12

Roel (that's me ) has thought about the idea of an abstract Data class, but that idea came into my mind a few days before I submitted. I didn't change my code, stuck to the code I already had, but added this idea in my choices.txt for enhancements in the future.

I don't know if they have a JUnit test to run, because I applied the singleton design pattern to my Data class which requires marking the default constructor private and so if the JUnit test tries to do new Data();, this test will fail.

Martin Krischik wrote:a default constructor which will open the provided database from the current directory

How do you know the database file name you have to open?


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Jason Then
Greenhorn

Joined: Jun 26, 2010
Posts: 17
So Roel, would you or wouldn't you recommend making Data abstract. Do you think I could get away with it by documenting it in choices.txt?
Roel De Nijs
Bartender

Joined: Jul 19, 2004
Posts: 5233
    
  12

I would simply not take such a risk.
Martin Krischik
Greenhorn

Joined: Apr 29, 2010
Posts: 23

Roel De Nijs wrote:How do you know the database file name you have to open?


Same file name as provided:

instructions.html wrote:The original, unchanged database file that was supplied to you. Note that you must keep a copy of the original database file supplied to you, and this must be the file you submit. The marking process will expect the exact same data without any changes.


Of course since a default constructor is nor required there must be provision for a singleton design like yours. Mind you, where singletons not considered “evil” in Java?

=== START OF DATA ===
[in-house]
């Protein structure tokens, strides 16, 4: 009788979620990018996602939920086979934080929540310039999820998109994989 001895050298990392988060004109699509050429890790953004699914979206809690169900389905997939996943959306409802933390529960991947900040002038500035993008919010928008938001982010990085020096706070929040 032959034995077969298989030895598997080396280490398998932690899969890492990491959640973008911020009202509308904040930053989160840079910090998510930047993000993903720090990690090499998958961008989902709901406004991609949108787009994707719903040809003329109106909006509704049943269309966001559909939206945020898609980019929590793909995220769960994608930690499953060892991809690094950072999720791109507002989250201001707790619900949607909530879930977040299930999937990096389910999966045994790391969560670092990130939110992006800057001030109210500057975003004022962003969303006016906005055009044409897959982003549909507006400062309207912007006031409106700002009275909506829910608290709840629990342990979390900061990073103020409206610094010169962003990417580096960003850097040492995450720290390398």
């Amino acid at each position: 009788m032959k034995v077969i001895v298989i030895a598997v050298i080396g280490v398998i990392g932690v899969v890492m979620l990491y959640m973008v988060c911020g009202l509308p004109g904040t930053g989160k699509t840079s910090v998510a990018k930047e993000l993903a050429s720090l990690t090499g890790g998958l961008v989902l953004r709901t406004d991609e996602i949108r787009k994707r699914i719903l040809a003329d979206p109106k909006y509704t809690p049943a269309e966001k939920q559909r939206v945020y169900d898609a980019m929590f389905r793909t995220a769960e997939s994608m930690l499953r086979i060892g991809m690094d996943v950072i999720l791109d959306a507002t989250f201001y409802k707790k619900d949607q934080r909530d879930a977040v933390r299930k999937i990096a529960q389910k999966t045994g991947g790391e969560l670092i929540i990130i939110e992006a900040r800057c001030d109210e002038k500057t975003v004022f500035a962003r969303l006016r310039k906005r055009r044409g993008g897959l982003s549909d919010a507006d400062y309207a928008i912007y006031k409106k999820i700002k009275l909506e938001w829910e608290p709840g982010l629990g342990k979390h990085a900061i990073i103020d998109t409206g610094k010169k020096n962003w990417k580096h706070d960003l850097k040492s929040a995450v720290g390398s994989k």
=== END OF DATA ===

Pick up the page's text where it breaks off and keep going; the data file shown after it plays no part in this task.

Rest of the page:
Roberto Perillo
Bartender

Joined: Dec 28, 2007
Posts: 2265
    
    3

Howdy, y'all.

I'd just like to give my opinion about the posts in this thread:

  • The instructions say that "Your data access class must be called "Data.java", must be in a package called "suncertify.db", and must implement the following interface". So it can't be an interface.
  • I'd say that a default constructor isn't required (that is, a public no-arg constructor). In case of a Singleton Data class, it won't have a default constructor.
  • The instructions just say that the Data class must implement the interface provided, so, in my opinion, as long as it implements this interface, there should be no problems making the Data class an abstract class. I think the idea is to keep compatibility with other systems that expect an implementation of the interface provided in the assignment, so if you provide a concrete class that extends this abstract class, it will work normally.
  • The instructions don't mention anything about the constructors to be provided in the Data class. However, in my opinion, forcing it to look for a file with the same name of the .db file provided in the current working directory is a bad idea. A more flexible project would be to let the user provided the name of the file when the application is started.


  • Cheers, Bob "John Lennon" Perillo
    SCJP, SCWCD, SCJD, SCBCD - Daileon: A Tool for Enabling Domain Annotations
     
    It is sorta covered in the JavaRanch Style Guide.
     
    subject: Can Data.java be an interface?